Who are the people on electronic monitoring in Chicago while accused of murder and attempted murder? We found out. (Part 4)

Mayor Lori Lightfoot’s office recently told Crain’s reporter Greg Hinz that it could not identify the people on electronic monitoring for murder or attempted murder in the city — or the judges who put them on EM — because the mayor’s office didn’t have access to court files.

So, CWBChicago reviewed the court files. Here’s part four of our report about who the defendants are, what prosecutors accused them of doing, and which judges ordered them to go onto electronic monitoring if they posted bail.

We decided to look only at cases involving crimes alleged to have occurred in the city by defendants who were placed on electronic monitoring within the past year, regardless of when the crime occurred. That’s 35 cases. We use the defendants’ initials for domestic incidents to protect the victims’ identities.

It is not clear why Lightfoot has decided to focus on these individuals rather than people accused of similar charges who have are on bond without electronic monitoring.

J.R., 18, Attempted First-Degree Murder
Assistant State’s Attorney John Gnilka needed three minutes during a bond court hearing this autumn to explain everything J.R. allegedly did to his pregnant 17-year-old girlfriend during a physical attack that the victim said lasted up to half an hour.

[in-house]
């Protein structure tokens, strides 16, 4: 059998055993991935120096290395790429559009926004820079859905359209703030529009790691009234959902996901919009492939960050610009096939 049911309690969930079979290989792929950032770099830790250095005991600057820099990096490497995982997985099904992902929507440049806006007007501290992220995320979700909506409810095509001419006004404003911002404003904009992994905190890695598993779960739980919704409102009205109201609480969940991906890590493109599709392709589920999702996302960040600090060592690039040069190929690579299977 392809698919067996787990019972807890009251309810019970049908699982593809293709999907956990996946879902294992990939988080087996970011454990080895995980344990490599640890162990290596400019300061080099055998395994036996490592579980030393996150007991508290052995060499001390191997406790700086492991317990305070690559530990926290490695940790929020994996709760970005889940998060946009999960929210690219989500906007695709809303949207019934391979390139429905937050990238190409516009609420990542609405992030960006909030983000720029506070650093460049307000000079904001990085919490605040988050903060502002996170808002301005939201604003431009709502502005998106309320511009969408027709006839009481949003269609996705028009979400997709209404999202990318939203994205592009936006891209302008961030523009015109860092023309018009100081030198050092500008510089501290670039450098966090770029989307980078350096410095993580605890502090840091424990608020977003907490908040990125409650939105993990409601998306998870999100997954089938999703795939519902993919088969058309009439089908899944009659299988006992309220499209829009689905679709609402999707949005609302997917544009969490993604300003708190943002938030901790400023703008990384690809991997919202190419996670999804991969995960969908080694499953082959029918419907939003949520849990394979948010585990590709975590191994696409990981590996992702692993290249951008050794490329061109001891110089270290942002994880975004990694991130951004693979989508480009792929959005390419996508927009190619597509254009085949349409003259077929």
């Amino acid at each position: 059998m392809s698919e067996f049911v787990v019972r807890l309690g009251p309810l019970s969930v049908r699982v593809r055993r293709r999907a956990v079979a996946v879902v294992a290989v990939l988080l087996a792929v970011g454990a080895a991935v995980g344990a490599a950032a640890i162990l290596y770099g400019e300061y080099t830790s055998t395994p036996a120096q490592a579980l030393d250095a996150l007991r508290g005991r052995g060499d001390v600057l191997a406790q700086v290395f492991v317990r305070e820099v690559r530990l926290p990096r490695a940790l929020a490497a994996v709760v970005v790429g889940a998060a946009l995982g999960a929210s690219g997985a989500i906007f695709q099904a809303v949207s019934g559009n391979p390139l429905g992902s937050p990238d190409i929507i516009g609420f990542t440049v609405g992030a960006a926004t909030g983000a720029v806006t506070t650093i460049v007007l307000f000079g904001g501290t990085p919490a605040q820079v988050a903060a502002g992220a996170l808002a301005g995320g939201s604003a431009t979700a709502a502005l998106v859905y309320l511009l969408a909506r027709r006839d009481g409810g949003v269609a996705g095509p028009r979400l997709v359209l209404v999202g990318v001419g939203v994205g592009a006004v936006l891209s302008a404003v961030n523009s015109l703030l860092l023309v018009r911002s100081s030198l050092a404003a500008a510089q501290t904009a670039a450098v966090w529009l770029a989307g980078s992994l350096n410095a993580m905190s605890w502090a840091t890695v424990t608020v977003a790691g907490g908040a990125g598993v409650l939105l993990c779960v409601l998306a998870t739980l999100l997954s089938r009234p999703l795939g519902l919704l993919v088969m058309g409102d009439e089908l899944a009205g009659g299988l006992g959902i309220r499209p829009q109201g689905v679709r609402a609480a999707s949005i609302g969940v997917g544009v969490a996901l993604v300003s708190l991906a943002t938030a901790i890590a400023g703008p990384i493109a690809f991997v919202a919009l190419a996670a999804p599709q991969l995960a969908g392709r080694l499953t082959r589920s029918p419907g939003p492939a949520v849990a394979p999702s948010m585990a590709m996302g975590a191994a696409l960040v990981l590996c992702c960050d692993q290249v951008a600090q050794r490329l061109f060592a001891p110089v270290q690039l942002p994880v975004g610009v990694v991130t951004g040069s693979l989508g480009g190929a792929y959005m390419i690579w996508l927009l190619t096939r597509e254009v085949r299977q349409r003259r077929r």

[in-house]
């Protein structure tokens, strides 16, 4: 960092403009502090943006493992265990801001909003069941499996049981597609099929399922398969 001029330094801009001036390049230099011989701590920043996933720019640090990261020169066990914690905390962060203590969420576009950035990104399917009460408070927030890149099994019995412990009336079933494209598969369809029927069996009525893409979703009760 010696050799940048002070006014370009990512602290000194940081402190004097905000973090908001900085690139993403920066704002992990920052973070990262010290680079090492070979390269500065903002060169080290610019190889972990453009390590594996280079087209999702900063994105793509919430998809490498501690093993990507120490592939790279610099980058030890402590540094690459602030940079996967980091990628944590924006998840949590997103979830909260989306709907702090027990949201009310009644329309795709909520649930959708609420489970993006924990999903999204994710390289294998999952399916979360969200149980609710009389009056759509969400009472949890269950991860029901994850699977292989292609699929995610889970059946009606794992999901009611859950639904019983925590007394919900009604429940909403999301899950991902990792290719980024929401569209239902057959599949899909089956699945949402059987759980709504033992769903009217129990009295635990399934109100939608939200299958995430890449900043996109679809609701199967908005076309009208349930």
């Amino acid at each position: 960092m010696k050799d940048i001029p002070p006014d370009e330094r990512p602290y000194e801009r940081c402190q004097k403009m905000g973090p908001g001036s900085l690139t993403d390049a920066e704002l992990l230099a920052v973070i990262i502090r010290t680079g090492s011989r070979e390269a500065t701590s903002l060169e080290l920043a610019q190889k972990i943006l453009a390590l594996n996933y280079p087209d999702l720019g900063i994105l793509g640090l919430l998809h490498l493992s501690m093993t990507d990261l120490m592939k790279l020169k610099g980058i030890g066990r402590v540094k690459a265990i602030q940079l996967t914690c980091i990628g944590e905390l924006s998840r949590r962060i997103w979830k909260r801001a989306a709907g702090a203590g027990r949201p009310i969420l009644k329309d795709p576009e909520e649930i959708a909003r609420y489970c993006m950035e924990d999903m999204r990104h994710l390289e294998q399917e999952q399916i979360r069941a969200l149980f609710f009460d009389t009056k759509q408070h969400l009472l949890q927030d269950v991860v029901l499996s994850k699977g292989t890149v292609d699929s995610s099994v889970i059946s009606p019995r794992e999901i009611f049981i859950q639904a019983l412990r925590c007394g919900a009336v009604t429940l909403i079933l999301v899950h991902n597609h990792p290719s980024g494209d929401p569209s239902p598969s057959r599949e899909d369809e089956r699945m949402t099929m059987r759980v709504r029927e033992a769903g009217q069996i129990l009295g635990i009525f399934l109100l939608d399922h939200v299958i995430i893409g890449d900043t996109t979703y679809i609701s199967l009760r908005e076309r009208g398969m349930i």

After the girl’s cat knocked something over in his apartment, J.R. hit the teen, suffocated her, shoved her into a couch, and broke the TV by pushing her into it, Gnilka said. He dragged her into a bedroom closet, where he beat her and suffocated her until she urinated on herself, dragged her into a bathroom, and kicked her as she lay on the floor, unable to move, Gnilka continued. While she was incapacitated, she could hear the man choking her cats.

He returned to the bathroom with a mop, which he used to hit her before he placed a hammer around her neck and used it to lift her off the ground, Gnilka alleged. J.R. allegedly put her down after she started to black out from a lack of oxygen.

Next, he dragged her back to the bedroom closet, threw the mop at her, and told her to clean up her “mess,” Gnilka alleged. Another suffocation attempt followed, he said. When the woman finally got up, J.R. punched and kicked her to the ground, then stepped on her stomach and stomped on her chest, Gnilka continued.

Eventually, the woman was able to slip out of the apartment when J.R. took a break to look at his phone. She ran door-to-door looking for help until a woman let her use a phone to call her mom. The girl’s mother took her to a hospital for treatment. Police said they could see cuts and bruises on the victim’s face and body.